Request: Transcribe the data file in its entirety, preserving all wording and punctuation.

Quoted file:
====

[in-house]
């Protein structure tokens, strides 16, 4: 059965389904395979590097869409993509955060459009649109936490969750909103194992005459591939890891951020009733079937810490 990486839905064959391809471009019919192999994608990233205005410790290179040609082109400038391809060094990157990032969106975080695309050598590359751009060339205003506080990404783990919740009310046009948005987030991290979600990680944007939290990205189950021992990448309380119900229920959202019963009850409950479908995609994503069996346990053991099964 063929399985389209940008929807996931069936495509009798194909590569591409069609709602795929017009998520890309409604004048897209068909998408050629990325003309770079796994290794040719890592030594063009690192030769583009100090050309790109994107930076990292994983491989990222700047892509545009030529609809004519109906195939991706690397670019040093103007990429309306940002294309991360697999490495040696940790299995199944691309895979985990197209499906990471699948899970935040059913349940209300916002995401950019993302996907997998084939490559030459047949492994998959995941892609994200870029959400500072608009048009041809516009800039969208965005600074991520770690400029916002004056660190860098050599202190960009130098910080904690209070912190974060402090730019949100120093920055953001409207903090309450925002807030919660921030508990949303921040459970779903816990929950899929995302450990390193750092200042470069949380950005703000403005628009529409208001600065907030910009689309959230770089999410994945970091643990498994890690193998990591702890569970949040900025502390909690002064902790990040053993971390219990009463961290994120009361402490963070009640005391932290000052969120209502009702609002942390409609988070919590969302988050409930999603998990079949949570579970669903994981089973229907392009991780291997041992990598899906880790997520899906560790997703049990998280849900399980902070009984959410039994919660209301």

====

[in-house]
């Protein structure tokens, strides 16, 4: 059965389904395979590097869409993509955060459009649109936490969750909103194992005459591939890891951020009733079937810490 990486839905064959391809471009019919192999994608990233205005410790290179040609082109400038391809060094990157990032969106975080695309050598590359751009060339205003506080990404783990919740009310046009948005987030991290979600990680944007939290990205189950021992990448309380119900229920959202019963009850409950479908995609994503069996346990053991099964 063929399985389209940008929807996931069936495509009798194909590569591409069609709602795929017009998520890309409604004048897209068909998408050629990325003309770079796994290794040719890592030594063009690192030769583009100090050309790109994107930076990292994983491989990222700047892509545009030529609809004519109906195939991706690397670019040093103007990429309306940002294309991360697999490495040696940790299995199944691309895979985990197209499906990471699948899970935040059913349940209300916002995401950019993302996907997998084939490559030459047949492994998959995941892609994200870029959400500072608009048009041809516009800039969208965005600074991520770690400029916002004056660190860098050599202190960009130098910080904690209070912190974060402090730019949100120093920055953001409207903090309450925002807030919660921030508990949303921040459970779903816990929950899929995302450990390193750092200042470069949380950005703000403005628009529409208001600065907030910009689309959230770089999410994945970091643990498994890690193998990591702890569970949040900025502390909690002064902790990040053993971390219990009463961290994120009361402490963070009640005391932290000052969120209502009702609002942390409609988070919590969302988050409930999603998990079949949570579970669903994981089973229907392009991780291997041992990598899906880790997520899906560790997703049990998280849900399980902070009984959410039994919660209301």